Bonhoeffer did not hesitate to criticize the structure of the church and the concept of religion which prevailed in the Germany of his day as an anachronism, based on a paternalistic society which held masses of people in tow to its tutelage. The Nazi coup of German culture indicated to him how ineffective such religion was. Who needed the God heralded by such religion? What resistance did the piety which reduced faith to the feeling of inwardness give the Nazis? It was for reasons like these that Bonhoeffer appeared as a critic of the churches as well as of the Nazis.

Bonhoeffer blamed much of the state of affairs in Germany in his day on the kind of separation of politics and religion that had taken place there, so that churchmen generally followed a policy of noninterference.(12) From his viewpoint, this was due to their image of God as one enthroned in glory and worthy of worship but removed to that extent from people's sufferings. For this reason he bent every effort to develop what, in the Lutheran tradition, was called the theology of the cross, stemming from St. Paul's determination to know "only Jesus and him crucified."


For Bonhoeffer, Christ was, above all, the "man for others," the one who emptied himself, who poured out his life in serving human needs. To be worthy of his name, Christians also need to pour themselves out in service to others. Ours is a time for action rather than words, for example such as Christ gave. "Real action," he wrote, "arises from the rediscovered unity of man with other men and with himself."(13) Such was the thrust of Bonhoeffer's life, and it gives weight to his writings. Here is someone who lived by what he believed, who died witnessing to that belief.

Bonhoeffer's ethics is at heart an ethics of loving others as Christ loved human beings. It is an ethics of taking Christ's words "I am the way, the truth, the life" and making his life-style one's own. "It is," he wrote, "the call of liberation, the call to simplicity . . . that knowledge which is entirely contained in doing the will of God."(14) For him, the moment a person accepts responsibility for others, the truly ethical situation arises. An ethical act for him is one which is based on faith in the transcendent God, acting within the world in accord with reason and social necessity. The goal of Christian ethics is not conforming to a universally recognizable Kantian principle but acting, at the moment, in a way that will help my neighbor become a human being before God.(15) Such was Christ's effort, even though it led to his being nailed to a cross.

If we are to live as Jesus lived, then we must act as though everything depended on us (or, to use Bonhoeffer's phrase, "as if there were no God"). We need to assume responsibility for what goes on around us, to the extent that it lies within our power to do so. If we so live, God will be with us, as God was with Jesus. God may not save us from death, any more than Jesus was saved from dying, but God will raise us from the dead as Jesus was raised.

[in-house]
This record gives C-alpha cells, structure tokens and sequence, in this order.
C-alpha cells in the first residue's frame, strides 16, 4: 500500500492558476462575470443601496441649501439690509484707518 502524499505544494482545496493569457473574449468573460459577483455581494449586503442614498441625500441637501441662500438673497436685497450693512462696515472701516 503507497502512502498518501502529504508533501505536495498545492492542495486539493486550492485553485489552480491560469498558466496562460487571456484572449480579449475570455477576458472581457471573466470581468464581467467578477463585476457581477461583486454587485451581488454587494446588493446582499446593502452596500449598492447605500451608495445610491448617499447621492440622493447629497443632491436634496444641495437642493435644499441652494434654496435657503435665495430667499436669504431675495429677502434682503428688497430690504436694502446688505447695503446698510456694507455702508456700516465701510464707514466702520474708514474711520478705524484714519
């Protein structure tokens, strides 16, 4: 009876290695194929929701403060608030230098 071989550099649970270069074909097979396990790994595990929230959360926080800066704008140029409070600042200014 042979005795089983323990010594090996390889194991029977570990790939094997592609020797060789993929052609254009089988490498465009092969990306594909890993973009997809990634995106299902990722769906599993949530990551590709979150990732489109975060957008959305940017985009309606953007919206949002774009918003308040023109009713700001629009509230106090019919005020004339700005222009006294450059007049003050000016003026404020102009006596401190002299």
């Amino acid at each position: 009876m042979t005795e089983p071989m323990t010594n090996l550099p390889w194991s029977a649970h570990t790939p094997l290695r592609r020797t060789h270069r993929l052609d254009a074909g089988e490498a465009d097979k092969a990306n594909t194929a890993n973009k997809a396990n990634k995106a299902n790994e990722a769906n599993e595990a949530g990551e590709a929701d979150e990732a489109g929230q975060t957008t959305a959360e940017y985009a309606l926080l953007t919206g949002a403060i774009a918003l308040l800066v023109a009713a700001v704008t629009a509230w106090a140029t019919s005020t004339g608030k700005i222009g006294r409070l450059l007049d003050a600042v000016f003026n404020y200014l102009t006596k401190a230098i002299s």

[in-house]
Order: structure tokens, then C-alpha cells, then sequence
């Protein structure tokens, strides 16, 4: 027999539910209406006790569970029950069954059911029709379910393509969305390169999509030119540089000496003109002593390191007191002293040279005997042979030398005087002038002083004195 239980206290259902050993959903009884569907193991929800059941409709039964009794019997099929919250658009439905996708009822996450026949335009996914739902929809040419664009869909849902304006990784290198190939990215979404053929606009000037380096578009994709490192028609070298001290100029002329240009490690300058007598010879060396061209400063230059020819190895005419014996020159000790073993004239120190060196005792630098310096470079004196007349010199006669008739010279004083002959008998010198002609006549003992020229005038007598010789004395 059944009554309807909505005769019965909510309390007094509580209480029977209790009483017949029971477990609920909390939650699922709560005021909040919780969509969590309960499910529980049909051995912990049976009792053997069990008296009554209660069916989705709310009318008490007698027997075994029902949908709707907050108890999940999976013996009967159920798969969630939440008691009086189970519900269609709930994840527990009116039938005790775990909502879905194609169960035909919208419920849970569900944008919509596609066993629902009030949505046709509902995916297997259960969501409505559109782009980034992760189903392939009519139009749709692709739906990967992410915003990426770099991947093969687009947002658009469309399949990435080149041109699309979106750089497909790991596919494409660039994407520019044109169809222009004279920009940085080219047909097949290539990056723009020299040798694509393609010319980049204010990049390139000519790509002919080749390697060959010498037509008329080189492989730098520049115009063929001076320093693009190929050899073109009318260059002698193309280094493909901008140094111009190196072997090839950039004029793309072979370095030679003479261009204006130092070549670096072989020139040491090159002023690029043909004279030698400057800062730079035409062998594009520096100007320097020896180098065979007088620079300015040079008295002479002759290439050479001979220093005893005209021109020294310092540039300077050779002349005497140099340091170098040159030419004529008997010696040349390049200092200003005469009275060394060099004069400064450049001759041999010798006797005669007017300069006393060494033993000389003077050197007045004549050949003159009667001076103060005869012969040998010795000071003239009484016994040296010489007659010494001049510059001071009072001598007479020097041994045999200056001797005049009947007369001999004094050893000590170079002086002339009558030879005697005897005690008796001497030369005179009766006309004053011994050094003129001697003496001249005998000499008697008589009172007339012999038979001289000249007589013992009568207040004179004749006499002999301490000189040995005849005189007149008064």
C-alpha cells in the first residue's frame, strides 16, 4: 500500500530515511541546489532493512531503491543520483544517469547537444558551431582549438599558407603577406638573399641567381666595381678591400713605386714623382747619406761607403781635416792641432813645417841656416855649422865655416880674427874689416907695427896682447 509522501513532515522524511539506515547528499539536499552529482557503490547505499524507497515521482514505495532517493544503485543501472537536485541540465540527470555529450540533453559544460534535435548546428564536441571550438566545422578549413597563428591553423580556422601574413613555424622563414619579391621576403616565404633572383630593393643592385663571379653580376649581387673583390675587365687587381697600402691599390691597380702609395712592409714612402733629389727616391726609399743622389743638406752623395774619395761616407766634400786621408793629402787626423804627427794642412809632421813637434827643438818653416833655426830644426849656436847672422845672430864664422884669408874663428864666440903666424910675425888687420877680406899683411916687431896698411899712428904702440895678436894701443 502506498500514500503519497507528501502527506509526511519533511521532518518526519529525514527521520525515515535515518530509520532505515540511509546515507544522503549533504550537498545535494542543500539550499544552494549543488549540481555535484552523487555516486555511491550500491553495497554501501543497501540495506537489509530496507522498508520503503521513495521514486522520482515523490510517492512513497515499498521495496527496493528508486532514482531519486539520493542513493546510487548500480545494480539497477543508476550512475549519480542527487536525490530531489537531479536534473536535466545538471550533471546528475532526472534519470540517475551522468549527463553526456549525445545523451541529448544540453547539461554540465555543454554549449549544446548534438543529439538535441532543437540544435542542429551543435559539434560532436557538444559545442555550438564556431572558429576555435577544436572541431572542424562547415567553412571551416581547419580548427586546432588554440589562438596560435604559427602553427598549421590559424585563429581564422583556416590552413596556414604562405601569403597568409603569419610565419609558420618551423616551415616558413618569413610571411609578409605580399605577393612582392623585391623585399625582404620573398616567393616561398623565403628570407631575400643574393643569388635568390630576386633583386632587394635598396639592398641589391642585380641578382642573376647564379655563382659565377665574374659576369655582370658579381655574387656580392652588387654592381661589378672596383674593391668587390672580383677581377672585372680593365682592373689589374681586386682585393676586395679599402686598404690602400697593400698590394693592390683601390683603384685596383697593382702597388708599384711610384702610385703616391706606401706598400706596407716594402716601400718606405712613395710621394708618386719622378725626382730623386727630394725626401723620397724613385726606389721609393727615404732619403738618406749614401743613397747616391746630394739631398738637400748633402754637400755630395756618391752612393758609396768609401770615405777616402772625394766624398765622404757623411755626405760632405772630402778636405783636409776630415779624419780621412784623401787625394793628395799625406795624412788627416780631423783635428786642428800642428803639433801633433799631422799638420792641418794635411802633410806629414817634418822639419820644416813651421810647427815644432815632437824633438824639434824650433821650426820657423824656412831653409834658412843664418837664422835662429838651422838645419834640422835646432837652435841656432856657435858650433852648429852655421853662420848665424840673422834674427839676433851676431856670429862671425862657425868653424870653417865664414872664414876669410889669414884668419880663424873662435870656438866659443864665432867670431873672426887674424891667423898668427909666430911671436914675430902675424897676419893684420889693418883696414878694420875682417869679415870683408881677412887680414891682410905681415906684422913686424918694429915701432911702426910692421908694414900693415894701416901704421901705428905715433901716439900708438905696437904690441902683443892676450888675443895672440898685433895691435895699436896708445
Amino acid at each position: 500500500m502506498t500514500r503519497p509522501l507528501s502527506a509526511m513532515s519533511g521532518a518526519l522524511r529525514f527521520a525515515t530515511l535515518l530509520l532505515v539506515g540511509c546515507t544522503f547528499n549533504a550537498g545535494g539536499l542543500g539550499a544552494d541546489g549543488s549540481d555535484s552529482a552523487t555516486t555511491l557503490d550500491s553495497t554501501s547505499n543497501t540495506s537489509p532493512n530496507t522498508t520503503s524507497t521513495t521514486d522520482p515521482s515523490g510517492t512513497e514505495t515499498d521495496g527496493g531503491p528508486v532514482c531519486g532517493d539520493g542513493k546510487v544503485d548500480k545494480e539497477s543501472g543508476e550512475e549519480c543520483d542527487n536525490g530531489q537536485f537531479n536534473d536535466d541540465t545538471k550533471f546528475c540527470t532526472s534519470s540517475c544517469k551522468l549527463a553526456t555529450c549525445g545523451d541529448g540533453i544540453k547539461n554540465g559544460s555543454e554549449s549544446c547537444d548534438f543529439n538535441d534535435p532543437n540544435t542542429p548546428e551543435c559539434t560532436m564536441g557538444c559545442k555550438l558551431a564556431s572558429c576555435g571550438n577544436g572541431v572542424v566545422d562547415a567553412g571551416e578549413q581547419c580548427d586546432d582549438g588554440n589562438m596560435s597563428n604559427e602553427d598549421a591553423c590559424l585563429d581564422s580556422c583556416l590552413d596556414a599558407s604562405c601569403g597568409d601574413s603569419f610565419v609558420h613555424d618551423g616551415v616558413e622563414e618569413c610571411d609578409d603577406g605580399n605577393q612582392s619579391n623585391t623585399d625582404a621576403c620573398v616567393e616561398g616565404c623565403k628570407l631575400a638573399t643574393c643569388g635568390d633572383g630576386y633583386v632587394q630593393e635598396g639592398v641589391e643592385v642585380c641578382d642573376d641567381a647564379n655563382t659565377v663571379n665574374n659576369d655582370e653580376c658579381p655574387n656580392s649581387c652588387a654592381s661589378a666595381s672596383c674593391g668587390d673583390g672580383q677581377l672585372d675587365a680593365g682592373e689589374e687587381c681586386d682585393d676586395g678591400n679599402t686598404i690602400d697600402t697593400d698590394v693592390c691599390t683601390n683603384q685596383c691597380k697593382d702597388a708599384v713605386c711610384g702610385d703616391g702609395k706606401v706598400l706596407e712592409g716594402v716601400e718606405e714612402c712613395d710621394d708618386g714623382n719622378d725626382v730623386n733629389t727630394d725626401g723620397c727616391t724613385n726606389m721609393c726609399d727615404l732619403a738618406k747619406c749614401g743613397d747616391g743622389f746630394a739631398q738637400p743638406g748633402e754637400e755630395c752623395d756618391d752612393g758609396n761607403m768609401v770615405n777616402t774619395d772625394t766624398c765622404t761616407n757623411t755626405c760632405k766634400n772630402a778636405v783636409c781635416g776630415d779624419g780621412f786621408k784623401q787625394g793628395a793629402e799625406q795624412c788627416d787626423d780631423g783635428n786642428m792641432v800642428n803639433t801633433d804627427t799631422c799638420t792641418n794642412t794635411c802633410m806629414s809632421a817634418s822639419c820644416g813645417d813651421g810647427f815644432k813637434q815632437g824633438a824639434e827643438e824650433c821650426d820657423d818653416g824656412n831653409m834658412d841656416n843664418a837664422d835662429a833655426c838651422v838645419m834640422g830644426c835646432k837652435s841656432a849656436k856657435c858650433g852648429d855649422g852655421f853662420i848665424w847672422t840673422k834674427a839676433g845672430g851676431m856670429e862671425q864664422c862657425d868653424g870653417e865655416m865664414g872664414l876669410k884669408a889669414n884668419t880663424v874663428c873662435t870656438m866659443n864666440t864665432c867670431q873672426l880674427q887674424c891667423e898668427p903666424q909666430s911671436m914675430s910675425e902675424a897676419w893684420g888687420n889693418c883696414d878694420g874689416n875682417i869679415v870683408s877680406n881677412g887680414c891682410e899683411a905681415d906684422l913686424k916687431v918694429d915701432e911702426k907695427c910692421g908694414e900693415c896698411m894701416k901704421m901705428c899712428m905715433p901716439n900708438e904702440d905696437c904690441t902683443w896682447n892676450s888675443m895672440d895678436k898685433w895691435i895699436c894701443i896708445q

The message of Dietrich Bonhoeffer is not an easy message, even for believers. But it was Bonhoeffer's response to the Jesus who said, "If anyone wishes to be my disciple, let him deny himself, take up his cross daily, and follow me." Christ meant this more literally than most of us imagine; that, certainly, was Bonhoeffer's conviction.

The best summary of what Bonhoeffer stood for he himself gives us in the prologue to the collected letters, "After Ten Years" (3-17). Here we see the true Christian who is also a true humanist, striving toward human solidarity and the fellowship of the spirit. We see it shining brilliantly against that great masquerade of evil which was Nazism and which still threatens human solidarity on so many fronts.

Bonhoeffer's analysis of the reasons for the failure of the liberal humanists of his day, who simply did their duty without giving it much thought, bears careful study today, as does his own analysis as to why he chose to do what he did. What is essential to human values is summed up neatly here: "The ultimate question for a responsible man to ask, is not how to extricate himself heroically from the affair, but how the coming generation is to live" (7). How is the coming generation, our children, to live in the concrete situation we are helping create? Basic also is his principle that "respect for ultimate laws and human life is also the best means of self-preservation" (11). To this he joined the recognition that necessity may at times move in apparent conflict with this principle, but only to avoid the greater evil.

How deep Bonhoeffer's faith was seems clear from what he says about sincere prayers joined to responsible actions, about putting our lives in the hands of those we trust, about human dignity and reserve, about modesty and moderation, and about the capacity for suffering, or "large heartedness" (13). All of us, if we are to have some share in Christ's large heartedness, need to act "with responsibility and in freedom when the hour of danger comes, and show a real sympathy that springs, not from fear, but from the liberating and redeeming love of Christ for all who suffer" (14).